External links[edit]

Look up kumquat in Wiktionary, the free dictionary.

Wikimedia Commons has media related to Fortunella (Kumquat).

Data related to Fortunella at Wikispecies Growing an Orange Tree
Tree
in Hydroponic How to grow kumquats and other citrus from seed How to propagate by air layering. Kumquat
Kumquat
Marmalade

v t e

Citrus

True species

Australian and Papuan wild limes Byeonggyul Citron Clymenia Indian wild orange Ichang papeda Kumquat Mandarin Mangshanyegan Micrantha Pomelo

Major hybrids

Grapefruit Lemon Lime Orange

True and hybrid cultivars

Alemow Amanatsu Bergamot orange Bizzaria Bitter orange Blood lime Blood orange Buddha's hand Cam sành Cara cara navel Cherry orange Citrange Citrumelo Clementine Daidai Dekopon Fairchild tangerine Florentine citron Hassaku orange Hebesu Hyuganatsu Imperial lemon Iyokan Jabara Jaffa orange Kabbad Kabosu Kaffir lime Kakadu lime Kalpi Key lime Khasi papeda Kinnow Kishumikan Kiyomi Komikan Laraha Lumia Mandelo Mandora Melanesian papeda Melogold Meyer lemon Murcott Myrtle-leaved orange tree Ōgonkan Orangelo/Chironja Oroblanco Palestinian sweet lime Persian lime Pixie mandarin Ponderosa lemon Ponkan Rangpur Reikou Rhobs el Arsa Rough lemon Sanboken Satsuma mandarin Setoka Shangjuan Shonan Gold Sudachi Sweet lemon Sweet limetta Tangelo Tangerine Tangor Ugli fruit Valencia orange Variegated
Variegated
pink lemon Winged lime Xã Đoài orange Yuukou mandarin Yuzu

Citrons

Balady citron Corsican citron Diamante citron Fingered citron Greek citron Moroccan citron Yemenite citron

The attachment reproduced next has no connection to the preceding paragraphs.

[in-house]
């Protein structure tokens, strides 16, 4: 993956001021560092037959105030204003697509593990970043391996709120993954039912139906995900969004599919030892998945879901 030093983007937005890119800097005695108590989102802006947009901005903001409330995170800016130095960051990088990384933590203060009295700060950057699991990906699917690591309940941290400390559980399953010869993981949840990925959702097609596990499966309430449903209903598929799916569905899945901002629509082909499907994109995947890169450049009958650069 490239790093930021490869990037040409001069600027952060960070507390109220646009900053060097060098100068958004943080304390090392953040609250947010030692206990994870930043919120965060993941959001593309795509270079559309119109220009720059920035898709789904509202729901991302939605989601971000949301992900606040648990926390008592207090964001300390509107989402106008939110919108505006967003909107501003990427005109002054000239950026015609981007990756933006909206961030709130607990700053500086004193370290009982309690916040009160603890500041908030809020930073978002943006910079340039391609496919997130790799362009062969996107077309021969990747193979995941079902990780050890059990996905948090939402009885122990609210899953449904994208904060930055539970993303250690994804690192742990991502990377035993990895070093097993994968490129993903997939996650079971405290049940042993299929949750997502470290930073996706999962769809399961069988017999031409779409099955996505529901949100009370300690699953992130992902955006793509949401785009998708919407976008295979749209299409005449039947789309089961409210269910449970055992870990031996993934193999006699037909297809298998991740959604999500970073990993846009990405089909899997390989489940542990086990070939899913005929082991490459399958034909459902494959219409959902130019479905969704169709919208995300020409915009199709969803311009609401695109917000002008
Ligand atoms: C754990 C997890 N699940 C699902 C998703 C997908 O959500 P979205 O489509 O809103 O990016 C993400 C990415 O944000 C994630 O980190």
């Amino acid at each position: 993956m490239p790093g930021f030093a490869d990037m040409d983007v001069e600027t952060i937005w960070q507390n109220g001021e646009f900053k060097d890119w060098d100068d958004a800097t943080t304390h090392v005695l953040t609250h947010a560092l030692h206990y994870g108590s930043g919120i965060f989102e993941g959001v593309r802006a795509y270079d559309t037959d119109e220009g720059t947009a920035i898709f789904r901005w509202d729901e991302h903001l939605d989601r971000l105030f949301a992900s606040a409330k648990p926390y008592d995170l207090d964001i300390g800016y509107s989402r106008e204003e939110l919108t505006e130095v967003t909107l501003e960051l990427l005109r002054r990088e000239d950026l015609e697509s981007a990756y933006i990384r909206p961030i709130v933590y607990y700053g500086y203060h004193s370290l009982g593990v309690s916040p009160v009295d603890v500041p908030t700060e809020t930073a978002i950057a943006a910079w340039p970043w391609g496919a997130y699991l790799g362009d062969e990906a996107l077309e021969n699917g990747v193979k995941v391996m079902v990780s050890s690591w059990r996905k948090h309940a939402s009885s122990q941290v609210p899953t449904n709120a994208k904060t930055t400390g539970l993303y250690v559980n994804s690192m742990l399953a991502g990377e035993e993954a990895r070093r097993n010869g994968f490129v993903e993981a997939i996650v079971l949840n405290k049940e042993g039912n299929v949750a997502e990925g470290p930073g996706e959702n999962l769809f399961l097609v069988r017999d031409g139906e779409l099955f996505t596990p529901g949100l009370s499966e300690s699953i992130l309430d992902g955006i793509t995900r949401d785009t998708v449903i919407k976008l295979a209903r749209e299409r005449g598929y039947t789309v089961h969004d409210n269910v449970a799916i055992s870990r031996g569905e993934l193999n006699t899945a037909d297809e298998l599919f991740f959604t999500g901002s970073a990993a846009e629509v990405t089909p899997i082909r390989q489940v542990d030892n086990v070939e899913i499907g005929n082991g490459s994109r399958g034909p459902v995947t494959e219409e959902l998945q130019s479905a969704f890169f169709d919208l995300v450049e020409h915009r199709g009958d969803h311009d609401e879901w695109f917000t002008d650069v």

Mandarin oranges

Cleopatra mandarin Shīkwāsā Nanfengmiju

Papedas

Citrus
Citrus
halimii or Mountain "citron" Ichang papeda

Pomelos

Banpeiyu Dangyuja

Australian and Papuan citrus (Microcitrus, Eromocitrus, Clymenia and Oxanthera subgenera)

Australian outback lime Australian round lime Brown River finger lime Desert lime Mount white lime (Microcitrus) New Guinea wild lime Russell River lime Clymenia Oxanthera

Kumquat
Kumquat
hybrids (×Citrofortunella)

Calamondin Citrangequat Limequat Orangequat Procimequat Sunquat Yuzuquat

Related genus

Poncirus/Trifoliate orange

Drinks

Chūhai Curaçao Grapefruit
Grapefruit
juice Lemonade Limeade Orange juice Yuja-hwachae Yuja tea

Products

Calcium citrate Citric acid Lemonene Limonene Neroli Orange flower water Orange oil Orangeat Succade Zest

Diseases

Black spot CTV/Tristeza Exocortis Greening Mal secco Phytophthora

citricola

Related topics

The Citrus
Citrus
Industry Citrus
Citrus
production Citrus
Citrus
rootstock Citrus
Citrus
taxonomy Cold-hardy citrus Hesperidium Japanese citrus List of citrus fruits Mother Orange Tree Orangery University of California Citrus
Citrus
Experiment Station University of California, Riverside Citrus
Citrus
Variety Collection

Book Category Production Commons

Taxon identifiers

Wd: Q106090 EoL: 61105 EPPO: 1FOLG GBIF: 3190137 GRIN: 4737 iNaturalist: 123358 IPNI: 35735-1 ITIS: 500284 NCBI: 76965 NZOR: bfa1019c-463c-46c8-b4b8-5b6db8ddfccb PLANTS: FORTU Tropicos: 40010499